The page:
Assault weapons are semi-automatic firearms designed with military features to allow rapid spray firing for the quick and efficient killing of humans. An automatic weapon is one that fires multiple rounds with a single pull of the trigger. A semi-automatic weapon fires only one round per trigger pull, but automatically loads a round after each shot.

Assault weapons are civilian versions of military weapons. For example, the difference between a AR-15 and its military counterpart the M-16, is that the M-16 is an automatic weapon while the AR-15 is a semi-automatic weapon. The AR-15 requires the shooter to pull the trigger for each round that is fired. Fully automatic weapons are banned by federal law.

The automatic firing mechanism does not present a significant increase in the lethality of the M-16 when compared to the AR-15. The military trains its personnel to use repeated single shots, which are more accurate. Military training is for personnel to shoot 12 to 15 rounds per minute or one round every four to five seconds.

Assault weapons are deadly because they allow a shooter to fire a high number of rounds quickly, under control. The features that create this lethality are the ability to accept magazines holding as many as 100 rounds. These magazines are designed to be replaced quickly, which increases the number of rounds that can be fired. In addition, assault weapons are designed to maintain stability while firing. A rifle fired from the shoulder recoils and must be brought down and onto a target before another round can be fired.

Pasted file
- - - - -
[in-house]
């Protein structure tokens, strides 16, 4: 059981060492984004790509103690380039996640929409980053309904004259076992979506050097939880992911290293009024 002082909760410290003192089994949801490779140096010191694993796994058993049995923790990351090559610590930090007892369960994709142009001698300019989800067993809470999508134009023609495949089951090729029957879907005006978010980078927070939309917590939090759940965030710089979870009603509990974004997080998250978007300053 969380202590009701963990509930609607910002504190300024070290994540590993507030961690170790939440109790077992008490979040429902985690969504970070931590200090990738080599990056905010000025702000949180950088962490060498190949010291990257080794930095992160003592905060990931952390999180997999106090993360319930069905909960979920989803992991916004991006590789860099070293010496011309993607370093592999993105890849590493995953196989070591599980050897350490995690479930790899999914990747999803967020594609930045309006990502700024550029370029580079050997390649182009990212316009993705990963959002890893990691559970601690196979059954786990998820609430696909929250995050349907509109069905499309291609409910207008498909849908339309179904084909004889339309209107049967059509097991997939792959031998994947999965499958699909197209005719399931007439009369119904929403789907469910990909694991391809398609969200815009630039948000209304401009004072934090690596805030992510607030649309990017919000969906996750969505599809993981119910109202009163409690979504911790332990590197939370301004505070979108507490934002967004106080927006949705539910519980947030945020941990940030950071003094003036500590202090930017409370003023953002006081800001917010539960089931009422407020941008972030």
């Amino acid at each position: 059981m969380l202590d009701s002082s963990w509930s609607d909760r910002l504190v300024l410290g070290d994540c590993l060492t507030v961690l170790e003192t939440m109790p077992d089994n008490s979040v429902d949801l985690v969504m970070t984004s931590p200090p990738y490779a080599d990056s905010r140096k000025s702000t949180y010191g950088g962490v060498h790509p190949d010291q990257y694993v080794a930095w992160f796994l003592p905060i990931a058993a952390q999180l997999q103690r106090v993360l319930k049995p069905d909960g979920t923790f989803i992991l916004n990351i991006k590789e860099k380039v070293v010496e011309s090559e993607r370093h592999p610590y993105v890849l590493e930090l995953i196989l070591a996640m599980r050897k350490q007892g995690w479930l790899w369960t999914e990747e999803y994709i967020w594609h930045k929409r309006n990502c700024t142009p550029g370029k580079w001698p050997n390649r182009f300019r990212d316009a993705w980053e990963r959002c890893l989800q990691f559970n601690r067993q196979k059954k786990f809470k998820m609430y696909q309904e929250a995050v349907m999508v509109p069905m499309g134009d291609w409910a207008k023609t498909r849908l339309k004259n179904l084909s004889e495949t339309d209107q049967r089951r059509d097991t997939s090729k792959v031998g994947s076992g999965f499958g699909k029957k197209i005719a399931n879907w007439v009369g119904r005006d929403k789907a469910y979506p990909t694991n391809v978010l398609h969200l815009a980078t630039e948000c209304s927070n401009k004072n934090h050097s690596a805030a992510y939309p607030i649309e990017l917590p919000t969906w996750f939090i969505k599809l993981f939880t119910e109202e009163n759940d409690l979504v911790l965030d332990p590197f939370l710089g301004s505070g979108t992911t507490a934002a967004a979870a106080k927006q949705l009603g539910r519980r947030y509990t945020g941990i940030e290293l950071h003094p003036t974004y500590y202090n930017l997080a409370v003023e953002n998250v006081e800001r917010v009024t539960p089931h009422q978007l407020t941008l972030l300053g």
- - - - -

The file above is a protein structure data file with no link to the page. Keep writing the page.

Assault weapons have features such as pistol grips or thumb-hole grips, a forward grip or a barrel shroud, which allow for greater control of the weapon allowing it to be kept pointed at a target while being fired. The pistol grip or thumb-hole grip allows for greater control with the trigger hand. The forward grip or barrel shroud, which is a fitting on the barrel that protects the shooter’s hand from the heated barrel allowing the shooter to grip the barrel, both allow for better control with the non-trigger hand. The combination of high-capacity magazines and better control can make semi-automatic assault weapons as lethal as the military counterparts.

Ordinances 8528 and 8529 are meant to address the problem of impulsive crimes or suicides made possible by easy access to firearms. Ordinance 8528 requires gun dealers to post signage in English and Spanish regarding the dangers of firearms possession. Ordinance 8259 requires a 10-day waiting period after a vendor initiates a background check before a purchaser can take delivery of a firearm.

Community Sustainability Assessments and Impacts

  • Economic – There are two businesses in Boulder that sell the products that council is considering for a ban. Tax revenue from these businesses will likely decrease, although the true cost of gun violence may exceed the economic impact of gun sales and manufacturing.
  • Environmental – None identified.
  • Social – Public safety is among the city’s highest priorities. Any reduction or prevention of gun violence will have a positive social impact.

Other Impacts

  • Fiscal – All work for drafting will be performed within existing department budgets. The final ordinances may require additional funding to implement.
  • Staff time – Enforcement of these new ordinances will require police staff time.